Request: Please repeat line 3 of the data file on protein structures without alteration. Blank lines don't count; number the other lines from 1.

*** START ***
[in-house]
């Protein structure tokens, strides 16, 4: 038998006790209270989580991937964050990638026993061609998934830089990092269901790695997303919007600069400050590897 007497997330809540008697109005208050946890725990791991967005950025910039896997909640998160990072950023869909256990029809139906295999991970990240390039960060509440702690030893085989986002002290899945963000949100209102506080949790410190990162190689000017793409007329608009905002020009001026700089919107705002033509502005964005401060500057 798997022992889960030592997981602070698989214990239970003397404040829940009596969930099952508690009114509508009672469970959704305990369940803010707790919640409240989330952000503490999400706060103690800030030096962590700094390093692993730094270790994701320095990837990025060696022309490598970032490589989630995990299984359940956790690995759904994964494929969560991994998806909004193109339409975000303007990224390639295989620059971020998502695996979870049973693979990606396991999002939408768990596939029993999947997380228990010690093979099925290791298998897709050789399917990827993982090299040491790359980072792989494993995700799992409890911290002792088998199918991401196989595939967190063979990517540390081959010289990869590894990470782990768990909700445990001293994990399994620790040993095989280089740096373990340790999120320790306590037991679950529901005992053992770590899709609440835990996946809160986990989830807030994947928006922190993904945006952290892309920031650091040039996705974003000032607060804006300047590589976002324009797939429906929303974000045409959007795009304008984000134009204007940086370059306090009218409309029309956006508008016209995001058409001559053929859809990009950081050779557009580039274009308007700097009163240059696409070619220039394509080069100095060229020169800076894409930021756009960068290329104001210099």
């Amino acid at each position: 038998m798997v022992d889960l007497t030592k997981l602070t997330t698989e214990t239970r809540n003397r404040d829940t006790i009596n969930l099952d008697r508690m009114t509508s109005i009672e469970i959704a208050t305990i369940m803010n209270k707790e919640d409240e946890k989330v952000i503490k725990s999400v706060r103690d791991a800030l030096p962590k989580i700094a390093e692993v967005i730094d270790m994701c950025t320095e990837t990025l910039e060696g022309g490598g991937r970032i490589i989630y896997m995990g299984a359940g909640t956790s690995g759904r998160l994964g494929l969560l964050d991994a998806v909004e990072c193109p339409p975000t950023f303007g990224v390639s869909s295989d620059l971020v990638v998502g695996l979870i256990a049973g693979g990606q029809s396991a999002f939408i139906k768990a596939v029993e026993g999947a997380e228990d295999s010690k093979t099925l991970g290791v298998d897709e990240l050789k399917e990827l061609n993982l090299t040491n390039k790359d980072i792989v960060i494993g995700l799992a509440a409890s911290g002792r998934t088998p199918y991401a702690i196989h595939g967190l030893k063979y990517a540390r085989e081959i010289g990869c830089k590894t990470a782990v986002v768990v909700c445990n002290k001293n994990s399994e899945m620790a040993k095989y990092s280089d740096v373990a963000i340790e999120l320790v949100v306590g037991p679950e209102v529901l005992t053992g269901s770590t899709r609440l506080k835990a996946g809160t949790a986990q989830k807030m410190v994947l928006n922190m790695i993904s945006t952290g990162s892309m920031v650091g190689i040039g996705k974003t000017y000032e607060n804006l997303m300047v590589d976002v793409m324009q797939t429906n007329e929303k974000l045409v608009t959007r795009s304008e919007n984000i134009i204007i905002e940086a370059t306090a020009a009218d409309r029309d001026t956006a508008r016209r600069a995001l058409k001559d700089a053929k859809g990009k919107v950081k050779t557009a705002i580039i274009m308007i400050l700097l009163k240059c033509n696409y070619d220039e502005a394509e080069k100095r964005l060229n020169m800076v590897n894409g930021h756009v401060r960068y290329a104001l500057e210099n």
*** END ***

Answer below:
């Amino acid at each position: 038998m798997v022992d889960l007497t030592k997981l602070t997330t698989e214990t239970r809540n003397r404040d829940t006790i009596n969930l099952d008697r508690m009114t509508s109005i009672e469970i959704a208050t305990i369940m803010n209270k707790e919640d409240e946890k989330v952000i503490k725990s999400v706060r103690d791991a800030l030096p962590k989580i700094a390093e692993v967005i730094d270790m994701c950025t320095e990837t990025l910039e060696g022309g490598g991937r970032i490589i989630y896997m995990g299984a359940g909640t956790s690995g759904r998160l994964g494929l969560l964050d991994a998806v909004e990072c193109p339409p975000t950023f303007g990224v390639s869909s295989d620059l971020v990638v998502g695996l979870i256990a049973g693979g990606q029809s396991a999002f939408i139906k768990a596939v029993e026993g999947a997380e228990d295999s010690k093979t099925l991970g290791v298998d897709e990240l050789k399917e990827l061609n993982l090299t040491n390039k790359d980072i792989v960060i494993g995700l799992a509440a409890s911290g002792r998934t088998p199918y991401a702690i196989h595939g967190l030893k063979y990517a540390r085989e081959i010289g990869c830089k590894t990470a782990v986002v768990v909700c445990n002290k001293n994990s399994e899945m620790a040993k095989y990092s280089d740096v373990a963000i340790e999120l320790v949100v306590g037991p679950e209102v529901l005992t053992g269901s770590t899709r609440l506080k835990a996946g809160t949790a986990q989830k807030m410190v994947l928006n922190m790695i993904s945006t952290g990162s892309m920031v650091g190689i040039g996705k974003t000017y000032e607060n804006l997303m300047v590589d976002v793409m324009q797939t429906n007329e929303k974000l045409v608009t959007r795009s304008e919007n984000i134009i204007i905002e940086a370059t306090a020009a009218d409309r029309d001026t956006a508008r016209r600069a995001l058409k001559d700089a053929k859809g990009k919107v950081k050779t557009a705002i580039i274009m308007i400050l700097l009163k240059c033509n696409y070619d220039e502005a394509e080069k100095r964005l060229n020169m800076v590897n894409g930021h756009v401060r960068y290329a104001l500057e210099n």